The group plans to invest the fund in loan, or a new business opportunity. At the moment, the group is already working its way towards a new venture—black cardamom nursery. Mahila Milan Samuha is a very ambitious group. They have a target to reach a saving of Rs. 100,000 per member. Basanti Thami, the president of the group, smiles in embarrassment as she reveals, “We don’t know when that target will be achieved. Each member hardly manages to make a saving of Rs. 35 every month!” The aimed figure is definitely not easy to reach. To some, the amount might even seem far-fetched. But if this group, which started with a meagre saving of Rs. 10 per member, can together make an earning of Rs. 135,250 in one season of black cardamom cultivation, then their target isn’t impossible after all. Five years down the line, provided that the group works with as much diligence, unity, and belief, it won’t be a surprise if they prove to be as prosperous and capable as they have envisioned.


In Salleni, Chokati-7, Sanjay Shrestha was among the 16 families in the area who lost their home in the May 7 aftershock. After months of living in fear, this loving husband of Laxmi, and a doting father to two sons, decided it was time to move on. While he is yet to build a proper house for his family, he has a sturdy temporary shelter made of wooden planks and CGI sheets. In August, last year, he received a plastic sheet for tunnel farming, and agricultural inputs such as seeds and agricultural tools, from ISARD. For someone who had been working as a wage laborer in Sunkoshi, this was the first time he was getting involved in commercial farming. “The officials at ISARD had offered training on commercial vegetable farming to interested participants that I attended,” he says. Today, he has a single tunnel, which is largely occupied by tomato plants. An ecstatic Sanjay beams with joy as he narrates, "All the tomatoes sell within the village. The villagers don't even wait for the tomatoes to ripen." The tomatoes sold for Rs. 50 per kg during off-season, which earned him Rs. 2,500 on average every month till February. Since, his wife runs a small store in the village, and he too runs a grinding mill, the two make enough money to cover their daily expenses. His tunnel farm grows enough vegetables for their own kitchen. Hence, the couple has started saving all the money earned from the tunnel in a 'khutruki' (piggy bank). When asked about his plans to break it open, he boldly said, "When it is full." "And, it is almost full," Laxmi chimed in.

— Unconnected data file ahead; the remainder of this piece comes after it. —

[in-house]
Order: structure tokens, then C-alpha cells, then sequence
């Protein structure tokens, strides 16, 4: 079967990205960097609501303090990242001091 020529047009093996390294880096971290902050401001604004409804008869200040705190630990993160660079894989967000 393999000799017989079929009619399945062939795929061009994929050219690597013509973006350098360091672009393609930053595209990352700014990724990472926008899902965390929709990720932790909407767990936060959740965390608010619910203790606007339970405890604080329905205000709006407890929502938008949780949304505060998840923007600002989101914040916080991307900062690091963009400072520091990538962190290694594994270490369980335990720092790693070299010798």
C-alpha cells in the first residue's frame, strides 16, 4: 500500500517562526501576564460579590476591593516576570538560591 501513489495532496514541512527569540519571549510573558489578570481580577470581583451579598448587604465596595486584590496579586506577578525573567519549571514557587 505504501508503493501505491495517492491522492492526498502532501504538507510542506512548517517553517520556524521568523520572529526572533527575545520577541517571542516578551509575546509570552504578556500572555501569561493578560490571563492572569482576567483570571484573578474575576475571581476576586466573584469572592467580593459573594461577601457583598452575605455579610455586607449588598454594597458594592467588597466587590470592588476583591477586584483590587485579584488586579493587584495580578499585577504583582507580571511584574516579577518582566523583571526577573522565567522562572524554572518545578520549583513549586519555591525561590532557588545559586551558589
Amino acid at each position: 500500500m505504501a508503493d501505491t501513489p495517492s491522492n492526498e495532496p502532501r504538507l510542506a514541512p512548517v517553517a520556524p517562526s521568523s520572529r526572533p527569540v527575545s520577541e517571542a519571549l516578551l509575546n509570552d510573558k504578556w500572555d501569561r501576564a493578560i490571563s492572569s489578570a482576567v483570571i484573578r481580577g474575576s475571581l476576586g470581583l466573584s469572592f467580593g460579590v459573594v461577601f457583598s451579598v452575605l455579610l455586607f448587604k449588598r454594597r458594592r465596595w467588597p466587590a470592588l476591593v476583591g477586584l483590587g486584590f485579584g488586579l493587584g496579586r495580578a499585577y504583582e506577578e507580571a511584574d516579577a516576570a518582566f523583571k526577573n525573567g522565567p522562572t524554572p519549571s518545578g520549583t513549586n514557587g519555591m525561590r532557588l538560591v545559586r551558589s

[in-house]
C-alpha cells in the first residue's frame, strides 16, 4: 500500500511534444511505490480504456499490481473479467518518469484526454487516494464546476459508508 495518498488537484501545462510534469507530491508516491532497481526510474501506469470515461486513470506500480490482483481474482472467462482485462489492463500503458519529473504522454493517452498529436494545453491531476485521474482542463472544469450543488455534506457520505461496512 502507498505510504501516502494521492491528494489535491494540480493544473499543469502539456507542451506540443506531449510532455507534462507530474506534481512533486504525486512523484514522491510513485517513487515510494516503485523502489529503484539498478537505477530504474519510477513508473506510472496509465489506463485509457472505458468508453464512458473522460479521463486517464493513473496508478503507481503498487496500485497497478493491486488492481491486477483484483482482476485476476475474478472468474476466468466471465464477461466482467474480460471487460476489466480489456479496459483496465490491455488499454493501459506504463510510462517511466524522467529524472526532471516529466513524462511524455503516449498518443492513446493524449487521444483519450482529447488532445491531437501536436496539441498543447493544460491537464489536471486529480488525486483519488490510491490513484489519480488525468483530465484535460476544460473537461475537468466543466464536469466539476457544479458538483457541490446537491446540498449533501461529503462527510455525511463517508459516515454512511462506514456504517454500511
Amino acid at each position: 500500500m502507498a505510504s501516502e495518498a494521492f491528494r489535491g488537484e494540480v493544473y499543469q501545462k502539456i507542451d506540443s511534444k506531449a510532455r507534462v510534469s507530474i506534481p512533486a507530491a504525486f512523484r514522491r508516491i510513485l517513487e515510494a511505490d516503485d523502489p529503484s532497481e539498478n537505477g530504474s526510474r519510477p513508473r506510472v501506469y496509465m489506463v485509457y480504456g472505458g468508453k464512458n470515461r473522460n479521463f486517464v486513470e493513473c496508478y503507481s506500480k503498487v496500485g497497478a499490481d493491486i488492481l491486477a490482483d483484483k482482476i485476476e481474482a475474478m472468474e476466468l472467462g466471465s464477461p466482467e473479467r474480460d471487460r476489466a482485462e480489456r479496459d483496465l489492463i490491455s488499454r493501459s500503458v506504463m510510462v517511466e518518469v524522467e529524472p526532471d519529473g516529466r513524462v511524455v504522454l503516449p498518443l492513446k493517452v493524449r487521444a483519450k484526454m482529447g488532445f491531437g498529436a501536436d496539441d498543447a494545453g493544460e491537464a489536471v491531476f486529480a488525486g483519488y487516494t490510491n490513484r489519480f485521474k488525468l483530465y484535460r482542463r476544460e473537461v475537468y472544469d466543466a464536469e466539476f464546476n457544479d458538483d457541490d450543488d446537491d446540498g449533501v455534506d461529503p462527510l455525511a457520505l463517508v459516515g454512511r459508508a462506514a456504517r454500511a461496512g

A year after the massive earthquakes, the people in Sindhupalchok are moving past the destruction they caused, and are now headed beyond restoration and recovery. Sindhupalchok is mobilizing for socio-economic development. Sindhupalchok is changing; one village, one story at a time. 

Integrated Self-help Association for Rural Development (ISARD) is a 25-year-old local NGO in Sindhupalchok,
More at http://isard.org.np/